A news conference at the Pentagon on Monday has indicated that there may be no further attempts at revising the currently heated National Security Space Launch Phase 2 Launch Service Procurement (NSSL Phase 2 LSP) competition. The decision follows after commercial companies sued the said competition in court for its unfairness.
“There are no changes imminent,” Ellen Lord, undersecretary of defense for acquisition and sustainment said.
However, confirmation towards possible revisions in future NSSL Phase 2 SPL competition remained uncertain.
“We will see how things go and adjust if necessary,” Lord said.
The NSSL is a program of the United States Air Force (USAF) intended to assure access to space for the Department of Defense (DoD) and other U.S. government payloads. Started in 1994 as the Evolved Expendable Launch Vehicle (EELV) launch system program, the initial program goal was to make government space launches more affordable and reliable.
The NSSL program helps the USAF to launch military satellites or provide commercial space companies contracts to launch lower value payloads, such as those of the Space Test Programs.
In this instance, the NSSL Phase 2 SPL competition was meant to determine two out of the four vying major commercial space companies to provide the USAF their services including launch service procurements within a 5-year deal starting in the fiscal year 2020 the through 2024 for missions that will be launch through 2027. Approximately, the USAF missions will be up to 25 missions.
Overseen by the Air Force and the National Reconnaissance Office, the NSSL program will only consider two reusable and expendable launch vehicles.
One of the winners of the competition will get 60 percent, the other 40 percent of the estimated $2.3 billion contracts. The Air Force and the NRO are projected to spend about a billion dollars a year on national security launch services.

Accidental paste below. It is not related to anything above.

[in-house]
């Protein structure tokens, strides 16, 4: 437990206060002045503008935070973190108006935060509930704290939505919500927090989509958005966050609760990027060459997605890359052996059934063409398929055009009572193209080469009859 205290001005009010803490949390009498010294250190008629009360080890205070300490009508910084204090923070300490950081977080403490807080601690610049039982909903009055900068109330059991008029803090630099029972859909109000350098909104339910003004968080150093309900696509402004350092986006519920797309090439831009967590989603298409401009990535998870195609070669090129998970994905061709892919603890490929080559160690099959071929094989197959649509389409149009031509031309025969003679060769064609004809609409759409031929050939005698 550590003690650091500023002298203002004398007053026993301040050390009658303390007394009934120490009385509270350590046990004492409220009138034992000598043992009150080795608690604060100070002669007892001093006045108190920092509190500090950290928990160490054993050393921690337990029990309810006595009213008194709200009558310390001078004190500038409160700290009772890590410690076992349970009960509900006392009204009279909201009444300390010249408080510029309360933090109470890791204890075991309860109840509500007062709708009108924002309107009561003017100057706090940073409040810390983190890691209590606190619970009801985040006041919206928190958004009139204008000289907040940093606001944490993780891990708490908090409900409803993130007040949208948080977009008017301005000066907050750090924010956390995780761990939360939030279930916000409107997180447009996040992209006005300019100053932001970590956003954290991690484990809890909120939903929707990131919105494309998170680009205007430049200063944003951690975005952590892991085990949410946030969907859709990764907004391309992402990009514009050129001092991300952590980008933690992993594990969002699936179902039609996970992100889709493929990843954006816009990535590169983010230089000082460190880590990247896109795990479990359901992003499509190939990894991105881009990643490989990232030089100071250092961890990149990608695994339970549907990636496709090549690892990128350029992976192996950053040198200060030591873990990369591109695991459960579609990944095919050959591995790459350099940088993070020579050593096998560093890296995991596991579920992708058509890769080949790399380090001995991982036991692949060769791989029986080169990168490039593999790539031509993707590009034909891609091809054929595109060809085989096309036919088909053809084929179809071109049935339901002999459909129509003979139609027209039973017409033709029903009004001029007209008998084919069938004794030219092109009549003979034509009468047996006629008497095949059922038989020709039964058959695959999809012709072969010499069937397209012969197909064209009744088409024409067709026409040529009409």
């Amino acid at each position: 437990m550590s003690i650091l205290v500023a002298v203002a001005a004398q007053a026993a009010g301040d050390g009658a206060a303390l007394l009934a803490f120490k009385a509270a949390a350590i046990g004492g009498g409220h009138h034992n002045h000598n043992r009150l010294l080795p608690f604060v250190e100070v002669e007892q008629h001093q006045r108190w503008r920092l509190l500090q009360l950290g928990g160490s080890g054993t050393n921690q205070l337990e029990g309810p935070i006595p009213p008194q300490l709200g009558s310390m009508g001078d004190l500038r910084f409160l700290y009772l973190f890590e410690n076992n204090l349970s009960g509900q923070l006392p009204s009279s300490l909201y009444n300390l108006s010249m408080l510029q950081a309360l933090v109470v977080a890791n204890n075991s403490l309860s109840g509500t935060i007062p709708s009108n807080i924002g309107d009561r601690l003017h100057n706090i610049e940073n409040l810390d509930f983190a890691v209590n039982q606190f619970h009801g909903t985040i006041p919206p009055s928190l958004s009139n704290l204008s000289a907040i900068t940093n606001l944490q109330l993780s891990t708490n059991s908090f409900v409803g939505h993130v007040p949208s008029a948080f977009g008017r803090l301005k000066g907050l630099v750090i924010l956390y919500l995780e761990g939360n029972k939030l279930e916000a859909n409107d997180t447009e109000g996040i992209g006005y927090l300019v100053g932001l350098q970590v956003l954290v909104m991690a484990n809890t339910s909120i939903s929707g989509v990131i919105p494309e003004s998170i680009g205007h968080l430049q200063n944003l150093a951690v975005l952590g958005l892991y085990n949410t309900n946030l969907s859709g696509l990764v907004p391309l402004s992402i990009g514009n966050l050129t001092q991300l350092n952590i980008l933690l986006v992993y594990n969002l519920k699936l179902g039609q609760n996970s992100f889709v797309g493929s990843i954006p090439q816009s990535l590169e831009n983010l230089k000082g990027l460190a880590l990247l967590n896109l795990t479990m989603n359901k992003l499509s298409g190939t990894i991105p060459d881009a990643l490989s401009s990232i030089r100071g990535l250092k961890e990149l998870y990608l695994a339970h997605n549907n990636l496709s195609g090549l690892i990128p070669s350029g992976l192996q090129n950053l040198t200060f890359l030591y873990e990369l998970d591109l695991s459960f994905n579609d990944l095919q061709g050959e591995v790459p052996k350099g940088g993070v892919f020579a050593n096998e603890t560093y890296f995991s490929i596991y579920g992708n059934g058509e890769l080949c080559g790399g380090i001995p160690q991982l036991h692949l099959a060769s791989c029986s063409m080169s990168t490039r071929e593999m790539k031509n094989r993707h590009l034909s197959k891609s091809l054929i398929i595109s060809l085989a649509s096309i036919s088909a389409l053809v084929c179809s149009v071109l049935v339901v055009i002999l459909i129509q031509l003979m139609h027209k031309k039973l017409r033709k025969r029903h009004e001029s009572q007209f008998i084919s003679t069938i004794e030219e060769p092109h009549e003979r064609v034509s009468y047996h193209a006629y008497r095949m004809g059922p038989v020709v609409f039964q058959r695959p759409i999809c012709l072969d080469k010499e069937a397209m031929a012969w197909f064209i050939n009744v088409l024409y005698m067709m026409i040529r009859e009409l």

Four companies submitted proposals for the Phase 2 procurement namely: United Launch Alliance, SpaceX, Northrop Grumman, and Blue Origin. Though no contracts have yet been awarded, companies competing in the NSSL Phase 2 competition already have taken the Air Force to court.
Individually, both SpaceX and Blue Origin have pursued legal action against the Air Force, arguing that it has failed to create a level playing field for them and other companies to be able to challenge heavily favored ULA.
So far, the U.S. Air Force has awarded only three of America’s four main “rocket companies” money to help pay for the development of their rockets that would perform the next batch of contracts, except for Elon Musk’s SpaceX.
Notably, SpaceX’s Falcon 9 and Falcon Heavy launch vehicles were competitively awarded nine missions over the last two years, which prompts the USAF to expect that the space company will continue to compete in Phase 2.
In light of the situation, SpaceX pointed out that its Falcon 9 and Falcon Heavy launch systems are “existing, certified and proven,” and said it “means to serve as the Air Force’s long-term provider for space launch.”
On the other hand, Northrop would continue developing its OmegA heavy-lift vehicle, ULA would continue work on its Vulcan Centaur, and Blue Origin would make progress on its New Glenn large rocket with the funding.
In Phase 2 of the competition, all four will be competing for the billion-dollar a year contract.
However, Jeff Bezos’ Blue Origin issued a complaint with the Government Accountability Office, alleging that the Air Force’s “acquisition strategy for the NSSL program” is “flawed” and “includes evaluation criteria that are ambiguous and fail to comply with federal procurement statutes and regulations.”
According to Blue Origin, the Air Force’s insistence on choosing only two winners will leave the other two bidders at a disadvantage as they will technically be left jobless within the five-year duration of the contracts.
Out of the increasing conflict, there are proposals coming from the House Armed Services Committee to change the rules set by the Air Force for the program and create more opportunities for new commercial launch companies to compete.
Pentagon, who also oversees the Air Force—who manages NSSL—said that they have listened to the concerns of the industry and has discussed them with the Air Force.
“I talk to the Air Force all the time,” Lord said. “Launch services is something that is of particular interest to us.” However, she indicated that the NSSL program would stay on its current course.
“I think we have been very transparent and very consistent with what the process has been for launch services, and we plan to continue with that.”